My simple, 10 minutes a day system to stay ultra organised, calm and collected each day
I used to spend every working day floundering in the midst of chaos.
I felt constantly pulled in different directions by conflicting priorities, overlapping tasks and just way too much to do in the time I had available to me.
Eventually, I became really stressed and found myself frequently taking sick leave. I realised that I couldn’t carry on like this and decided it was time to find a system of my own, that worked for me and gave me results.
I’ve spent months developing a system to help me with my problems. I’ve listened to countless podcasts, read numerous blog posts on productivity and tried different systems. One of the best books I read was Getting Things Done by David Allen.
Concepts in the book included the following:
- not storing tasks and deadlines in your head
- not using your inbox as a priority task list
These were key to my development. If you haven’t read the book yet, I would definitely recommend it.
The relatively simple system I’m about to share is probably far from perfect, but it has worked for me for months now and I’m getting more done in a day than ever, remaining calm and collected at all times. Deadlines rarely scare me these days, and here’s why:
- Google Calendar (or similar)
- Gmelius plugin for Chrome/gmail (or snoozing feature for your email client)
- Daily journal/notepad (I use InspireNow Journal currently)
- I immediately book tasks into my calendar, blocking out the necessary time to complete them, as soon as I receive email notification of them.
- I colour code tasks as follows:
- Red tasks are calls or meetings – not to be cancelled, moved or changed.
- Green tasks are meetings with friends or social events – treats or things I do for myself.
- Purple tasks include meditation and spiritual activities.
- Blue is used for any normal, work-related tasks.
- Yellow is used for non-standard tasks, not normally carried out.
- I receive notifications of all tasks and my system means that other people can’t put stuff into my calendar. I, and they, know what I’m doing at all times.
- I have a default 10 minutes prior to task notification in my Google Calendar. If there is a bigger meeting or call, I sometimes schedule a task beforehand to prepare or travel.
- Once I have all the necessary info about a task, I set relevant emails to snooze until the time of the task or just before it.
- My inbox therefore only contains emails requiring responses, emails I need more information about, or emails I need time to think about before deciding my next move. I often organise tasks in the evenings or weekends, adding in smaller tasks on the relevant days.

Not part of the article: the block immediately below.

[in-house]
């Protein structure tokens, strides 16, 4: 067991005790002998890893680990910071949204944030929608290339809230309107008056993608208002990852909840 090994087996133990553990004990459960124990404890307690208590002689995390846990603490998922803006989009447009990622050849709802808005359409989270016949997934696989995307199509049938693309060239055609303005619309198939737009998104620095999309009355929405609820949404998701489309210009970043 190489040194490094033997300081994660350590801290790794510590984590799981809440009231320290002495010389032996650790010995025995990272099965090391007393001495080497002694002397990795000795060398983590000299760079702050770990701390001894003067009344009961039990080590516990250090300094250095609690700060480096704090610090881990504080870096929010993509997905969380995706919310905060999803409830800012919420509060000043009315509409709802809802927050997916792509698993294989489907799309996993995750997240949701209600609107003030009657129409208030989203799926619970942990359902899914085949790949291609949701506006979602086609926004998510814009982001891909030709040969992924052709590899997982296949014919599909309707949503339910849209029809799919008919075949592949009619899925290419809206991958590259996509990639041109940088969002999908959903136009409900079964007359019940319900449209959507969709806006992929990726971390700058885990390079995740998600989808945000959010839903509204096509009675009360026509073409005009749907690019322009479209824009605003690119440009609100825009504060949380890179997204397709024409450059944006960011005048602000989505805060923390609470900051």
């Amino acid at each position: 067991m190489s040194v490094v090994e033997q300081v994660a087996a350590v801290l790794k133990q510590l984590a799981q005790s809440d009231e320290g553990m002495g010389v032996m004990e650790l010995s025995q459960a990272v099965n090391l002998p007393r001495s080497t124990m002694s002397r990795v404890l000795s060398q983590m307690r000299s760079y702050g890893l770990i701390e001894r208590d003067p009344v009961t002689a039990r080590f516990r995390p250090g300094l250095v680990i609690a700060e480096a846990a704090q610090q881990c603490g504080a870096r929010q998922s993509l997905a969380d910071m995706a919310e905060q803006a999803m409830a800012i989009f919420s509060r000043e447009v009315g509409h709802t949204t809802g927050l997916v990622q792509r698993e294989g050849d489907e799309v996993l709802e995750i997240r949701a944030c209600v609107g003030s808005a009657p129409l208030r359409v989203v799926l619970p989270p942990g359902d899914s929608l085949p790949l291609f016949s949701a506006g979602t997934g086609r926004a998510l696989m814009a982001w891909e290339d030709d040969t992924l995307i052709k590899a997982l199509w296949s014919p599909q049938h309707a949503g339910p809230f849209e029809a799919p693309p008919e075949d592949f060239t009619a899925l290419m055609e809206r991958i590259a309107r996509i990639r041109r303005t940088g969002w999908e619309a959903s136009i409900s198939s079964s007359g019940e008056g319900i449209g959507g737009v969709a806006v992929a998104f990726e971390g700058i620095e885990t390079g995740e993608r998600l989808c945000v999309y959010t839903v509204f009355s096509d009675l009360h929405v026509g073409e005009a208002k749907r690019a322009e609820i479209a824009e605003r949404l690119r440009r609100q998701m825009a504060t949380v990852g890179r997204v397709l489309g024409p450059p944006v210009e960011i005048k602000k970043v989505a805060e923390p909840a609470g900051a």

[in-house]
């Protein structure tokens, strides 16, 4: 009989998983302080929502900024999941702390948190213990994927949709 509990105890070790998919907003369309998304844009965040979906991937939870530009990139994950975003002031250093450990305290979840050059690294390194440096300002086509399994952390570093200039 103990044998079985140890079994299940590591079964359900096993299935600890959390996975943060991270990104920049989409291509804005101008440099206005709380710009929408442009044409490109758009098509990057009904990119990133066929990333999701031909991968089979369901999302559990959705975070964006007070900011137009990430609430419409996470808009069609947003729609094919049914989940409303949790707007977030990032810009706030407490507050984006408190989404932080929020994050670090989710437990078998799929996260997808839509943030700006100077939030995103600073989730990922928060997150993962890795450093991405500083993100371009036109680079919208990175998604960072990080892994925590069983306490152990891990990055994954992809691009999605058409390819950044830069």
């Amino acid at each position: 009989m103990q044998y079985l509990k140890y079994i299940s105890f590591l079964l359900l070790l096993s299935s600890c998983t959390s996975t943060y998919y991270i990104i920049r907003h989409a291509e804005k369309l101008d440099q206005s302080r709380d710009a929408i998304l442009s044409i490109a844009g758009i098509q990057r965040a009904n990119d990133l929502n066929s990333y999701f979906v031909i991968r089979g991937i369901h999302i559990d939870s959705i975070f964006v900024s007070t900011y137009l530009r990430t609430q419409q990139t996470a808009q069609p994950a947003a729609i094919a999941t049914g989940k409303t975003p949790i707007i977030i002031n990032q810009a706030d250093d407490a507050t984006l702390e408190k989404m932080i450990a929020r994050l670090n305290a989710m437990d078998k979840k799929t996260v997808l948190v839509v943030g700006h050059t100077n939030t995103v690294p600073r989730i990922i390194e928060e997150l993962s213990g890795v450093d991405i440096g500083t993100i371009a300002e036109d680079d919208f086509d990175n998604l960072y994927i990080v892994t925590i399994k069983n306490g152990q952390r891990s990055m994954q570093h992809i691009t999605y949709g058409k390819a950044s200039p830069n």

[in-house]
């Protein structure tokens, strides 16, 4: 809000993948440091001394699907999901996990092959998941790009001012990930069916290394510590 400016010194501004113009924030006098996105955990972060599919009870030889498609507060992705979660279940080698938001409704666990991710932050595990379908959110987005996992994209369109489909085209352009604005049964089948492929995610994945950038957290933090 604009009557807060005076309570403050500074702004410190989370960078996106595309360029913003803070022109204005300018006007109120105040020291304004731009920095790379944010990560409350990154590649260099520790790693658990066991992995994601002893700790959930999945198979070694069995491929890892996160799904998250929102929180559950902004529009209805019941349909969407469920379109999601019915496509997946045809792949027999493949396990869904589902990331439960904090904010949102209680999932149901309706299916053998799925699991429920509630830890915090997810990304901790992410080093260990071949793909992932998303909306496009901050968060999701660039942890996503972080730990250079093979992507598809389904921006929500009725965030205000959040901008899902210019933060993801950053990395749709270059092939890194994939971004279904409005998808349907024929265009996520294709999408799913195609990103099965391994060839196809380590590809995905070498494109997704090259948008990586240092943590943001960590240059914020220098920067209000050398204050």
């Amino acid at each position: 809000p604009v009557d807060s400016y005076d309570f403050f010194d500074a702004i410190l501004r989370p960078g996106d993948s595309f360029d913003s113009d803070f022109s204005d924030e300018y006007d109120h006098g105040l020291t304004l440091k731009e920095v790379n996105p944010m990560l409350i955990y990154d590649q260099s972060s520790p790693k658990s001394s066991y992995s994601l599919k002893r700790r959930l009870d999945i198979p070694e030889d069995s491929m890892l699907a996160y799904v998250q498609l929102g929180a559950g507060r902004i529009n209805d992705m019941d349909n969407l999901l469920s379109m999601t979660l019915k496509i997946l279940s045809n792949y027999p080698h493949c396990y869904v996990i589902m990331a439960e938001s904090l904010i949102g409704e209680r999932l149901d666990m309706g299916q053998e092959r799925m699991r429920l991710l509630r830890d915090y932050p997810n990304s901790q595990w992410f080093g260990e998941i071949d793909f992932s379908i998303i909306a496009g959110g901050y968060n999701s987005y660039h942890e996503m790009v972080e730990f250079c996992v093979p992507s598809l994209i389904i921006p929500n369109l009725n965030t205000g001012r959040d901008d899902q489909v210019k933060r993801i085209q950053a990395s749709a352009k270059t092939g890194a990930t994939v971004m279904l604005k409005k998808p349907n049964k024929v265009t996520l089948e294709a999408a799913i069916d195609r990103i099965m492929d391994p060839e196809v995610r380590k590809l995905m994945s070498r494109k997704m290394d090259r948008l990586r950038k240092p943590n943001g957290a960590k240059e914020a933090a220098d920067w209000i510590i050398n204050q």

I stack tasks in the evenings or weekends often, when I don’t have the time to organise them, I especially smaller tasks, I just add them in for the next day or another.
- I sit down, open up my calendar, read my emails, check my daily journal and review my priorities for the day ahead.
- I write down tasks lined up for the day in priority order.
- I add in any potentially useful habits.
- I position calls on the right and tasks on the left.
- I note things I’m grateful for and read my daily quote: ‘Get organised.’
Through the day
- I tick off tasks as I complete them.
- I add other tasks to my list if new tasks come in and take priority.
- If a day gets really busy (once every few weeks), I have to reschedule tasks, making notes in my calendar when I do this. My easy colour coding system means that I know which tasks can be moved.
How I stay calm – 6 simple ways
- I use my Habitero Pyramid during the day. This reminds me to keep breathing and be mindful. I rotate the sides depending on which day it is.
- I check if my jaw locks in. Usually, when I’m stressed, I feel it the most in my jaw.
- I take breaks to drink water or herbal tea.
- I listen to meditation music or baroque music. (for example: https://www.youtube.com/watch?v=8yZa1dG98vo or https://www.youtube.com/watch?v=y8NDRElMWwk)
- Sometimes, I just take a quick walk around and rest in another office, meditating there for a few minutes before returning to my work. It helps to refocus.
- I often use the Pomodoro Technique, which helps me work with time, not against it.
- My tasks are tracked in my Google calendar.
- Each day, I transfer them onto my journal – so I continue to receive electronic notifications from my calendar, but my focus is on my offline daily journal, open on my desk.
- I use the Habitero Pyramid and other relaxation techniques to counter the effects of stress.
If you can think of any improvements I can make, please post about them in comments or get in touch with me via my contact page.